2 Kings 2:21
And he went forth unto the spring of the waters, and cast the salt in there, and said, Thus saith the LORD, I have healed these waters; there shall not be from thence any more death or barren land.
Jump to: BarnesBensonBICambridgeClarkeDarbyEllicottExpositor'sExp DctGaebeleinGSBGillGrayGuzikHaydockHastingsHomileticsJFBKDKingLangeMacLarenMHCMHCWParkerPoolePulpitSermonSCOTTBWESTSK
(21) The spring of the waters.—Now called Aines Sultân (“the Sultan’s Fountain”), a fine spring of sweet water, which irrigates the neighbouring plain.

Thus saith the Lord.—Not the prophet’s own power, nor the natural virtues of the salt, but the Divine creative will was effectual to the healing of the spring.

There shall not be.—Many MSS., and all the versions, save LXX., read “and there shall not be,” or, “arise.”

Death.—Caused by the unwholesome water, either to the people, or to their unborn offspring.

Or barren land.—The same word as in 2Kings 2:19. Literally, and making (or, multiplying) abortion, which is apparently used as a substantive here (i.e., cause of abortion).

Unto this day.—The time when the narrative was first committed to writing.

2 Kings 2:21-22. He went forth unto the spring, and cast the salt in there — If the salt had been a proper remedy for the brackishness of these waters and the barrenness of the land, what could so small a quantity have done, and especially as cast into the fountain? For a fountain quickly works out any thing cast into it. But Elisha only used it as a sign of God’s power, which was to produce the effect, and to render the operation of that power more conspicuous. Therefore he says, Thus saith the Lord God, I have healed these waters — He himself; the new cruise and the salt were no more than mere instruments, or channels through which God was pleased to convey this healing virtue. There shall not be from thence any more death — Hurt or danger, to man or beast, by drinking the water. So the waters were healed unto this day — There is a fountain at this very day, toward the west of Jericho, which rises about three quarters of a league above the town in the way to Jerusalem, and, yielding a great deal of water, very excellent in its kind, runs along and fructifies the plain: and many authors speak of the extraordinary fruitfulness and pleasantness of the country hereabouts, after this time. See Josephus, Bell. Jud., book 5, cap. 4.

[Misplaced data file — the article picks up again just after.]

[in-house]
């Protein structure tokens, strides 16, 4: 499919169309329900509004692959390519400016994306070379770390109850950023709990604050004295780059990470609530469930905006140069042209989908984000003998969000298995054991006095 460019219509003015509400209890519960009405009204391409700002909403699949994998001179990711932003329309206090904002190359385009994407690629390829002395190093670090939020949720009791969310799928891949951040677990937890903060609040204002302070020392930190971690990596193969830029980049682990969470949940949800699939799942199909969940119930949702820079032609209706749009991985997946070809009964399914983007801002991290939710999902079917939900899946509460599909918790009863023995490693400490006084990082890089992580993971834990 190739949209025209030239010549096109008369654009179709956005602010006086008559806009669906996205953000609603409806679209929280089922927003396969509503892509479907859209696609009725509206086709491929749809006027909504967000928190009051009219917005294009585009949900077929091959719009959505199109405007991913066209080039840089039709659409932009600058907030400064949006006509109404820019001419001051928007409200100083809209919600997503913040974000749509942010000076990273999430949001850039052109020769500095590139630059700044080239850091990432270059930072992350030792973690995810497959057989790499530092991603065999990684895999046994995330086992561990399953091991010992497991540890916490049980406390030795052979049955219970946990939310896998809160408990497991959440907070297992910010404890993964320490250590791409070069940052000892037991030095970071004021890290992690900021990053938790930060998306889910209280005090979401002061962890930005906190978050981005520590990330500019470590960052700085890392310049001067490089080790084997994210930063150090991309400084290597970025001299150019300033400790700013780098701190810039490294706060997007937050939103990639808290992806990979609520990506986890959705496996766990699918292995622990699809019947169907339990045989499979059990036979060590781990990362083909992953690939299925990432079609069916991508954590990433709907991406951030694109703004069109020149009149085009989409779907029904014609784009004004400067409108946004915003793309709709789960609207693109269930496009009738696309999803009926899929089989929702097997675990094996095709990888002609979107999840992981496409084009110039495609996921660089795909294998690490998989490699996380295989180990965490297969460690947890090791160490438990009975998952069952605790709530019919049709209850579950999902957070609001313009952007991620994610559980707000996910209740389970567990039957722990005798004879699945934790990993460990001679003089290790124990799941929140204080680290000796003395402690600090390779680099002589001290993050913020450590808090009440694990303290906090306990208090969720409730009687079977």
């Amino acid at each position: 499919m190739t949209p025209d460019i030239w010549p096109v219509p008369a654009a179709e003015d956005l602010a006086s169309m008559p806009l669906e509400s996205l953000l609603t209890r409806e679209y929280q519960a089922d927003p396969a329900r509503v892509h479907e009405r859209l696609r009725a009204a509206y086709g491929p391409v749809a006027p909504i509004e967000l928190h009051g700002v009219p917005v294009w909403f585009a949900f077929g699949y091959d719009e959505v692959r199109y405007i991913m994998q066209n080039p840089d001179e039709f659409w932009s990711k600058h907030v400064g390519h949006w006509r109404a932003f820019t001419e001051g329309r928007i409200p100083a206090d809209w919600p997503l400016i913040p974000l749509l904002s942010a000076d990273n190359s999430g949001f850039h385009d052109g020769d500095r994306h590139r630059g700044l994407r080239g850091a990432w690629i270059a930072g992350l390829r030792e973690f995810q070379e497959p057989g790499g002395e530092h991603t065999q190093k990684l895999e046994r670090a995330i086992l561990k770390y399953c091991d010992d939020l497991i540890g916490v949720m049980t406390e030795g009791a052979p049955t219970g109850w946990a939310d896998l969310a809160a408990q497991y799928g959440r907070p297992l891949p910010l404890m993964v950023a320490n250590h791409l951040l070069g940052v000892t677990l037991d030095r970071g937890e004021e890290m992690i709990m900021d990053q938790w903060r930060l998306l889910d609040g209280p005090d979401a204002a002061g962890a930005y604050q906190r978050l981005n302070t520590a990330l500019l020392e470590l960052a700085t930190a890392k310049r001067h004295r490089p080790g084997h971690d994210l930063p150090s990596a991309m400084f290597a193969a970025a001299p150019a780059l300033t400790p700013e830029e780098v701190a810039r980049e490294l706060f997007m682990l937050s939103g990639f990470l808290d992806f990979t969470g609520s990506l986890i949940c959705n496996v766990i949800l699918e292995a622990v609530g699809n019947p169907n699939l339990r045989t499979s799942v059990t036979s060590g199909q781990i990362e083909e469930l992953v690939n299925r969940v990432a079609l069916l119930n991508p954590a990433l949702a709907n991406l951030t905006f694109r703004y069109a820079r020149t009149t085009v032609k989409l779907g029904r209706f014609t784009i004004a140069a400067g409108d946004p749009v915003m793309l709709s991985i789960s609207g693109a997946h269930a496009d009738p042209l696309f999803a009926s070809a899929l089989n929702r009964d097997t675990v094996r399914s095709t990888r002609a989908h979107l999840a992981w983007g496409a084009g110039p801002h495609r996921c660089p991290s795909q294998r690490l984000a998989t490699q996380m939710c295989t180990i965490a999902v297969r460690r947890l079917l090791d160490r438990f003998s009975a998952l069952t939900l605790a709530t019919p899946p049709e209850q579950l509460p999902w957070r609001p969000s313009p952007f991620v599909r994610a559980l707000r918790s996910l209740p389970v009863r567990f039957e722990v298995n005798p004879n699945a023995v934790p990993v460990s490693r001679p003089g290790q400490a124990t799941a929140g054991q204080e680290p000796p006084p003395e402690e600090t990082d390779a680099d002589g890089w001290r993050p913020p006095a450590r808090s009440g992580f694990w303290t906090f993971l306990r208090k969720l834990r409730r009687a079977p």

2:19-25 Observe the miracle of healing the waters. Prophets should make every place to which they come better for them, endeavouring to sweeten bitter spirits, and to make barren souls fruitful, by the word of God, which is like the salt cast into the water by Elisha. It was an apt emblem of the effect produced by the grace of God on the sinful heart of man. Whole families, towns, and cities, sometimes have a new appearance through the preaching of the gospel; wickedness and evil have been changed into fruitfulness in the works of righteousness, which are, through Christ, to the praise and glory of God. Here is a curse on the youths of Bethel, enough to destroy them; it was not a curse causeless, for it was Elisha's character, as God's prophet, that they abused. They bade him go up, reflecting on the taking up of Elijah into heaven. The prophet acted by Divine impulse. If the Holy Spirit had not directed Elisha's solemn curse, the providence of God would not have followed it with judgment. The Lord must be glorified as a righteous God who hates sin, and will reckon for it. Let young persons be afraid of speaking wicked words, for God notices what they say. Let them not mock at any for defects in mind or body; especially it is at their peril, if they scoff at any for well doing. Let parents that would have comfort in their children, train them up well, and do their utmost betimes to drive out the foolishness that is bound up in their hearts. And what will be the anguish of those parents, at the day of judgment, who witness the everlasting condemnation of their offspring, occasioned by their own bad example, carelessness, or wicked teaching!The spring of the waters - The spring intended is probably that now called Ain-es-Sultan, which is not much more than a mile from the site of the ancient town. It is described as a large and beautiful fountain of sweet and pleasant water. The springs issuing from the eastern base of the highlands of Judah and Benjamin are to this day generally brackish. 20. Bring me a new cruse, and put salt therein—The noxious qualities of the water could not be corrected by the infusion of salt—for, supposing the salt was possessed of such a property, a whole spring could not be purified by a dishful for a day, much less in all future time. The pouring in of the salt was a symbolic act with which Elisha accompanied the word of the Lord, by which the spring was healed [Keil]. Cast the salt in there; which was in itself idle and ineffectual, considering both the quality of salt, and the small quantity of it, and the place where it was put, the fountain, which quickly works out any thing which is put into it; see Leviticus 11:36; but was only used as a sign of God’s presence and power, which did the thing: compare Exodus 15:25 2 Kings 4:41 6:6.